There’s an interesting result once you ground possibilities in the laws of nature in the actual world. It turns out that the fundamental laws of nature are necessary; they couldn’t have been different. Why? Because if possibilities come from the fundamental laws of nature (more specifically, the causal powers of actually existing things), and for the fundamental laws of nature to possibly be different, there would have to be even more fundamental laws to allow for that possibility, which, by definition, is impossible.
Graham Oppy makes an interesting observation about a view like this:
My favourite theory of modality has the evident advantage of theoretical frugality. On the one hand, if there are objective chances, then any theory of modality is surely committed to the possibility of the outcomes that lie in the relevant objective chance distributions. On the other hand, it is not clear that we have good reason to commit ourselves to any possibilities beyond those that are required by whatever objective chances there might be; at the very least, any expansion of the range of possibilities clearly requires some kind of justification. (47)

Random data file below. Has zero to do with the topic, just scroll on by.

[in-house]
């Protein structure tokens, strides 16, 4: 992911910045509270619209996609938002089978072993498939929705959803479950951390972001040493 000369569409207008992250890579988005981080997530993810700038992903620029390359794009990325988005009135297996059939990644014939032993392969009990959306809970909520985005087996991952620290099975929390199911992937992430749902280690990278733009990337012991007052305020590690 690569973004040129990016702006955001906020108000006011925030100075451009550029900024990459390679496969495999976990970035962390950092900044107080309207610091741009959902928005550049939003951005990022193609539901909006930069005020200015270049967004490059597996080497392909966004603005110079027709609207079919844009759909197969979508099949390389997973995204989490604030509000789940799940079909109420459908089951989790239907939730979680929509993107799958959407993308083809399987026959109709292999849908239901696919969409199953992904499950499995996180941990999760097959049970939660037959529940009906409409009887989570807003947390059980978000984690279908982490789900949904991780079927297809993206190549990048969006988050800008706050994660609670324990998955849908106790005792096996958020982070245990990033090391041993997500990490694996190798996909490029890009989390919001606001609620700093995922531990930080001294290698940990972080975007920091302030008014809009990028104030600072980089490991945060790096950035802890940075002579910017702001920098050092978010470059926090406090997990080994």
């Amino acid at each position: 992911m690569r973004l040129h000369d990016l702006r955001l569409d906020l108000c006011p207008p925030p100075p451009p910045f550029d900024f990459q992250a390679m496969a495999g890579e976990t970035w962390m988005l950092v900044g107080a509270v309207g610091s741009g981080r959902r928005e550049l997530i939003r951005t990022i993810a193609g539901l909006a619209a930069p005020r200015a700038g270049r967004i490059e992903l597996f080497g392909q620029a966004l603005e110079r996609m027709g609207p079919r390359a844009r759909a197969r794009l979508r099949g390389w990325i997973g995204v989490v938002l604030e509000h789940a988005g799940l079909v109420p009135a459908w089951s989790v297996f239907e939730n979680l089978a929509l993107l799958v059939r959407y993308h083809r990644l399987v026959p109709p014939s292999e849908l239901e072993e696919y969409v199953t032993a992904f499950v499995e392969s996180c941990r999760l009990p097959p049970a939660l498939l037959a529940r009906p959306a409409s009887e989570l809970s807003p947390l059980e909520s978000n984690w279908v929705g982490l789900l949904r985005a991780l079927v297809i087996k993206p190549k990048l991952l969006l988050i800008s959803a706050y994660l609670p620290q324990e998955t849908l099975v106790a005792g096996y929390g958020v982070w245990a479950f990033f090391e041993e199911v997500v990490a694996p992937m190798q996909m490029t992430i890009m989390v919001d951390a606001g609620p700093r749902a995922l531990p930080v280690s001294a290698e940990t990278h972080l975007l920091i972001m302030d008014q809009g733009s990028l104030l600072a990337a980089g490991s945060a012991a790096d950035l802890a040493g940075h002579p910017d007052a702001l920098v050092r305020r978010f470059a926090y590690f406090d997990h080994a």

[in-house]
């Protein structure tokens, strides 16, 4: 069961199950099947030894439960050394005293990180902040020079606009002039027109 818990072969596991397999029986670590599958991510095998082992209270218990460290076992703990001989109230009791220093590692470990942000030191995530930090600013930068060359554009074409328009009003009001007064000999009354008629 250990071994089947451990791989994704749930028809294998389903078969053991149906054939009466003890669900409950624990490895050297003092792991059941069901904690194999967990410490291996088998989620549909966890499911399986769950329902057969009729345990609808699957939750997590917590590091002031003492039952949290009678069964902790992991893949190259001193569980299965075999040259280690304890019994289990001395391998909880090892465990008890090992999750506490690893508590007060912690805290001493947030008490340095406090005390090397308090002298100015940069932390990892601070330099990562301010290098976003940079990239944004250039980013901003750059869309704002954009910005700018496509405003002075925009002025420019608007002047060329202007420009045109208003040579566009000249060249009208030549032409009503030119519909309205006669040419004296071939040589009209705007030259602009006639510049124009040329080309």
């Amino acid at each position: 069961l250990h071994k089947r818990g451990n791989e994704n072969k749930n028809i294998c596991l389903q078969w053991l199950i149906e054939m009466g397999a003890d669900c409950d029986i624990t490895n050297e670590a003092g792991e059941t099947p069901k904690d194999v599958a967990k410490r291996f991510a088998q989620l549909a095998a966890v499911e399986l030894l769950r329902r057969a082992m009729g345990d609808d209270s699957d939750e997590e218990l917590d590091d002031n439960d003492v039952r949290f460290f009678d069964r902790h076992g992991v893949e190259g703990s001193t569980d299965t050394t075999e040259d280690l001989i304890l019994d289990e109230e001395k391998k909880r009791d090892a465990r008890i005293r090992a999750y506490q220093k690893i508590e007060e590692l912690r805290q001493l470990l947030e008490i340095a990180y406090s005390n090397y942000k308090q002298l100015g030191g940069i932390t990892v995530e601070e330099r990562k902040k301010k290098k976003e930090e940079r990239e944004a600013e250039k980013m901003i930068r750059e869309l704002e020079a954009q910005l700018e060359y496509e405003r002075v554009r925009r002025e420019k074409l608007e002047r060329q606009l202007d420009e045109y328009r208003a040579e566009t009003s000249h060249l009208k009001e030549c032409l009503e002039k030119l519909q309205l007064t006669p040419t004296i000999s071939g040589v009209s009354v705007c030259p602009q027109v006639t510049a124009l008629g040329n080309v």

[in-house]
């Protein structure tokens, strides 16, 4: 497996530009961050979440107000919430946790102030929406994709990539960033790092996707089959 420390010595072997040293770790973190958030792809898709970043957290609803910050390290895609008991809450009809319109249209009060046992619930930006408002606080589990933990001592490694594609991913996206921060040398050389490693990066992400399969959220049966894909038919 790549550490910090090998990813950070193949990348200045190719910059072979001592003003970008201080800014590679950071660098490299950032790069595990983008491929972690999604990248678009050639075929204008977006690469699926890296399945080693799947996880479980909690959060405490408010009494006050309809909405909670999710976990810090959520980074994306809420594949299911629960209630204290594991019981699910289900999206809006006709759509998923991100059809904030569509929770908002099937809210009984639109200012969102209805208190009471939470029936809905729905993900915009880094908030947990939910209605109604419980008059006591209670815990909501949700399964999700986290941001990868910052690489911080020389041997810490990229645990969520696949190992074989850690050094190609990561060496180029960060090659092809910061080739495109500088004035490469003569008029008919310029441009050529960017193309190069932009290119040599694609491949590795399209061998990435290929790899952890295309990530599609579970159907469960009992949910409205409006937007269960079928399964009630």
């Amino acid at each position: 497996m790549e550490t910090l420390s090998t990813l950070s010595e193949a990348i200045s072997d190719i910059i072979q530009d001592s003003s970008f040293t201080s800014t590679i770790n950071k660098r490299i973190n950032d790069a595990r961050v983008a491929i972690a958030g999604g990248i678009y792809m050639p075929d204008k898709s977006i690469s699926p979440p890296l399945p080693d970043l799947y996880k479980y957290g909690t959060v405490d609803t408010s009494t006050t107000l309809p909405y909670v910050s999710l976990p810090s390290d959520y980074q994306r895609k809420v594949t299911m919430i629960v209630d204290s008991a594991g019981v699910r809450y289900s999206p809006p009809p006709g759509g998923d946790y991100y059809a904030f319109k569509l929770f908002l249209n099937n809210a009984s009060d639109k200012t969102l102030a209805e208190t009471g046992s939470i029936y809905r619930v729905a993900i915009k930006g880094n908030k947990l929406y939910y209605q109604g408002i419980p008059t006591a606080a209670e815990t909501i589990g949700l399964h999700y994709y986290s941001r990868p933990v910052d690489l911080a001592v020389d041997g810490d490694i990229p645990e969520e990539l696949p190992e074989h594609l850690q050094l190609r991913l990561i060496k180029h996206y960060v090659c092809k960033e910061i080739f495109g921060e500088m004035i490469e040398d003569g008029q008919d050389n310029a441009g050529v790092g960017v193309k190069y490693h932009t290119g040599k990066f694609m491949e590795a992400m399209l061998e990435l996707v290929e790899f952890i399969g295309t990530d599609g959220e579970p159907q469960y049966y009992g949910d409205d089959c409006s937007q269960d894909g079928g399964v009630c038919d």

This theory has the advantage of theoretical frugality. Those who think that chances (or possibilities) can come somewhere besides the laws of nature owe us some kind of justification. If they think there are chances that do not come from any actually existing things, they are positing a sui generis chance—a chance from nowhere. Parsimony dictates that we not accept mysterious things without reason.
This theory also has the advantage of not falling to the “relevance problem.” If possibility is grounded in Plantingean propositions or Lewisian concrete worlds, what relevance do they have to how the actual world could have been? As William Lycan puts it:
…why should we suppose that real possibility and other modalities in this world have anything to do with specially configured sets of items, whether sentences or propositions or matter-elements? It seems unlikely that what fundamentally makes it true that there could have been talking donkeys is that there exists a fabulously complex set of some sort. (Lycan 1998, 92)
By contrast, if we ground possibility in the actual laws of nature, it has the advantage of being eminently relevant to how the actual world could have been.
Chalmers, David. “Does conceivability entail possibility?.” Conceivability and possibility (2002): 145-200.
Goldschmidt, Tyron, ed. The Puzzle of Existence: Why is There Something Rather Than Nothing?. Routledge, 2014.
Hume, David. A treatise of human nature. Courier Corporation, 2003.
Kripke, Saul A. “Naming and necessity.” Semantics of natural language. Springer, Dordrecht, 1972.
Lycan, William. 1998. “Possible Worlds and Possibilia:’ In Contemporary Readings in the Foundations of Metaphysics, Stephen Laurence and Cynthia Macdonald (eds). Oxford: Blackwell.